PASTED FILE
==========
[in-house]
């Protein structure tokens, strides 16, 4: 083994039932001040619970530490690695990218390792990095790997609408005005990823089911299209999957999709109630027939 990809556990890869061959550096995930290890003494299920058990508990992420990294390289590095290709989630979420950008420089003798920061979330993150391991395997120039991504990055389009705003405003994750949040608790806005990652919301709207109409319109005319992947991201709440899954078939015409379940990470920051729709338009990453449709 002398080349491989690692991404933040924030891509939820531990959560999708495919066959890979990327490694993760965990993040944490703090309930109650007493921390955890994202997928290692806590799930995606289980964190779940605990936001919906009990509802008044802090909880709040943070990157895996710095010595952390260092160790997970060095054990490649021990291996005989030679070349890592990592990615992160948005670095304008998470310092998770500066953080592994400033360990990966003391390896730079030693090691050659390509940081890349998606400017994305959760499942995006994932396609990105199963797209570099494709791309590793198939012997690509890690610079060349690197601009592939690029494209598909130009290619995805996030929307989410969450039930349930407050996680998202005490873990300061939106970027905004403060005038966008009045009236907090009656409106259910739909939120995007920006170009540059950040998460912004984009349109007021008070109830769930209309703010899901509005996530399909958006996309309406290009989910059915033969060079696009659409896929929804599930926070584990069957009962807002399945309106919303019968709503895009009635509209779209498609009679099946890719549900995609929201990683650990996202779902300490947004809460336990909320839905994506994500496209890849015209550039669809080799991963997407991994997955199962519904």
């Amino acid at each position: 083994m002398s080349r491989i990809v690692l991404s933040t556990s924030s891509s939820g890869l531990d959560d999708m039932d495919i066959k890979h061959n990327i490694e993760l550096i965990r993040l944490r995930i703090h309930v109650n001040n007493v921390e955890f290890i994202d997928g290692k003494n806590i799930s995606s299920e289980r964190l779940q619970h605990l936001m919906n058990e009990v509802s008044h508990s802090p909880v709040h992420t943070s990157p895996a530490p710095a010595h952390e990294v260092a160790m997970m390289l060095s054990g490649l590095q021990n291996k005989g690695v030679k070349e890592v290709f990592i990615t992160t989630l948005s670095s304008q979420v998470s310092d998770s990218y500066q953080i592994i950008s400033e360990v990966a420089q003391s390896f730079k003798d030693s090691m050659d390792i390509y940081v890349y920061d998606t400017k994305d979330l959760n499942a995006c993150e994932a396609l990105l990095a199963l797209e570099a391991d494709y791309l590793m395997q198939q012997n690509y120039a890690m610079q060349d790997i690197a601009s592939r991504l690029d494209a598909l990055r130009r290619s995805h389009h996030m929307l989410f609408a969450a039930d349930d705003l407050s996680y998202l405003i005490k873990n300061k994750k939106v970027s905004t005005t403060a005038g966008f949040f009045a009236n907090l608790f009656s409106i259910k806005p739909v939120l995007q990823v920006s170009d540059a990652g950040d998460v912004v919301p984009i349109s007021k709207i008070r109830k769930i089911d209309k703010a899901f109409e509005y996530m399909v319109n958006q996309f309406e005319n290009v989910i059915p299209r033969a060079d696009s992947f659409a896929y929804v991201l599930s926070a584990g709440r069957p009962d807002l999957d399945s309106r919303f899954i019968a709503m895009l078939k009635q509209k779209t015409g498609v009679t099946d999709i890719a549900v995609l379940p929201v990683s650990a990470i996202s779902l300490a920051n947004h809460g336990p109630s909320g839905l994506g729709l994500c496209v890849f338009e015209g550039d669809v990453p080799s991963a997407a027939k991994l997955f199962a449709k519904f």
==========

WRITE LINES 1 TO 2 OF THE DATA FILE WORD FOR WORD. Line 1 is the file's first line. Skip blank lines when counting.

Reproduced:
[in-house]
């Protein structure tokens, strides 16, 4: 083994039932001040619970530490690695990218390792990095790997609408005005990823089911299209999957999709109630027939 990809556990890869061959550096995930290890003494299920058990508990992420990294390289590095290709989630979420950008420089003798920061979330993150391991395997120039991504990055389009705003405003994750949040608790806005990652919301709207109409319109005319992947991201709440899954078939015409379940990470920051729709338009990453449709 002398080349491989690692991404933040924030891509939820531990959560999708495919066959890979990327490694993760965990993040944490703090309930109650007493921390955890994202997928290692806590799930995606289980964190779940605990936001919906009990509802008044802090909880709040943070990157895996710095010595952390260092160790997970060095054990490649021990291996005989030679070349890592990592990615992160948005670095304008998470310092998770500066953080592994400033360990990966003391390896730079030693090691050659390509940081890349998606400017994305959760499942995006994932396609990105199963797209570099494709791309590793198939012997690509890690610079060349690197601009592939690029494209598909130009290619995805996030929307989410969450039930349930407050996680998202005490873990300061939106970027905004403060005038966008009045009236907090009656409106259910739909939120995007920006170009540059950040998460912004984009349109007021008070109830769930209309703010899901509005996530399909958006996309309406290009989910059915033969060079696009659409896929929804599930926070584990069957009962807002399945309106919303019968709503895009009635509209779209498609009679099946890719549900995609929201990683650990996202779902300490947004809460336990909320839905994506994500496209890849015209550039669809080799991963997407991994997955199962519904």